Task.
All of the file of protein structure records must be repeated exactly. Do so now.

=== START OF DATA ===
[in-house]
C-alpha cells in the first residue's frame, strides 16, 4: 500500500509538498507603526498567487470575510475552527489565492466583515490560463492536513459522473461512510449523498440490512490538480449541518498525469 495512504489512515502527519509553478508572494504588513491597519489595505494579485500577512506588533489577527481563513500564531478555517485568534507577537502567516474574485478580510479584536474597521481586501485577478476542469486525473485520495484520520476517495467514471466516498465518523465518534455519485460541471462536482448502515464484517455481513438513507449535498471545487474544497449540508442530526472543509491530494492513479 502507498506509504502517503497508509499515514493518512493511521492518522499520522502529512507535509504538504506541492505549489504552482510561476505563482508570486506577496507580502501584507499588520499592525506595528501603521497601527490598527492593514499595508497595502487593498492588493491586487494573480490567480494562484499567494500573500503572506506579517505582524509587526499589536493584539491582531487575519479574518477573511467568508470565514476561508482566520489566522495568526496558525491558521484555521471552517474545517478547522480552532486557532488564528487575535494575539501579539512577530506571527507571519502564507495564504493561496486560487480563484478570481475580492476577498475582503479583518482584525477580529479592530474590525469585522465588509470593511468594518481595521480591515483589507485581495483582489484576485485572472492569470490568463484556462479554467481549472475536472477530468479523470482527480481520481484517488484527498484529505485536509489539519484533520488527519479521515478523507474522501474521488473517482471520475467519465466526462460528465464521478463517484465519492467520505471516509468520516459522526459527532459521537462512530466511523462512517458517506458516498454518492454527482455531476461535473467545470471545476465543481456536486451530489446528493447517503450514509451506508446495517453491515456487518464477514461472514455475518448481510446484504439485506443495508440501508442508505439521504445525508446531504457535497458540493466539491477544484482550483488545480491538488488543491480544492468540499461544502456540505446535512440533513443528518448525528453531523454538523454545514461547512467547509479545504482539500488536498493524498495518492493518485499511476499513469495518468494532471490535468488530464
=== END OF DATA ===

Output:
[in-house]
C-alpha cells in the first residue's frame, strides 16, 4: 500500500509538498507603526498567487470575510475552527489565492466583515490560463492536513459522473461512510449523498440490512490538480449541518498525469 495512504489512515502527519509553478508572494504588513491597519489595505494579485500577512506588533489577527481563513500564531478555517485568534507577537502567516474574485478580510479584536474597521481586501485577478476542469486525473485520495484520520476517495467514471466516498465518523465518534455519485460541471462536482448502515464484517455481513438513507449535498471545487474544497449540508442530526472543509491530494492513479 502507498506509504502517503497508509499515514493518512493511521492518522499520522502529512507535509504538504506541492505549489504552482510561476505563482508570486506577496507580502501584507499588520499592525506595528501603521497601527490598527492593514499595508497595502487593498492588493491586487494573480490567480494562484499567494500573500503572506506579517505582524509587526499589536493584539491582531487575519479574518477573511467568508470565514476561508482566520489566522495568526496558525491558521484555521471552517474545517478547522480552532486557532488564528487575535494575539501579539512577530506571527507571519502564507495564504493561496486560487480563484478570481475580492476577498475582503479583518482584525477580529479592530474590525469585522465588509470593511468594518481595521480591515483589507485581495483582489484576485485572472492569470490568463484556462479554467481549472475536472477530468479523470482527480481520481484517488484527498484529505485536509489539519484533520488527519479521515478523507474522501474521488473517482471520475467519465466526462460528465464521478463517484465519492467520505471516509468520516459522526459527532459521537462512530466511523462512517458517506458516498454518492454527482455531476461535473467545470471545476465543481456536486451530489446528493447517503450514509451506508446495517453491515456487518464477514461472514455475518448481510446484504439485506443495508440501508442508505439521504445525508446531504457535497458540493466539491477544484482550483488545480491538488488543491480544492468540499461544502456540505446535512440533513443528518448525528453531523454538523454545514461547512467547509479545504482539500488536498493524498495518492493518485499511476499513469495518468494532471490535468488530464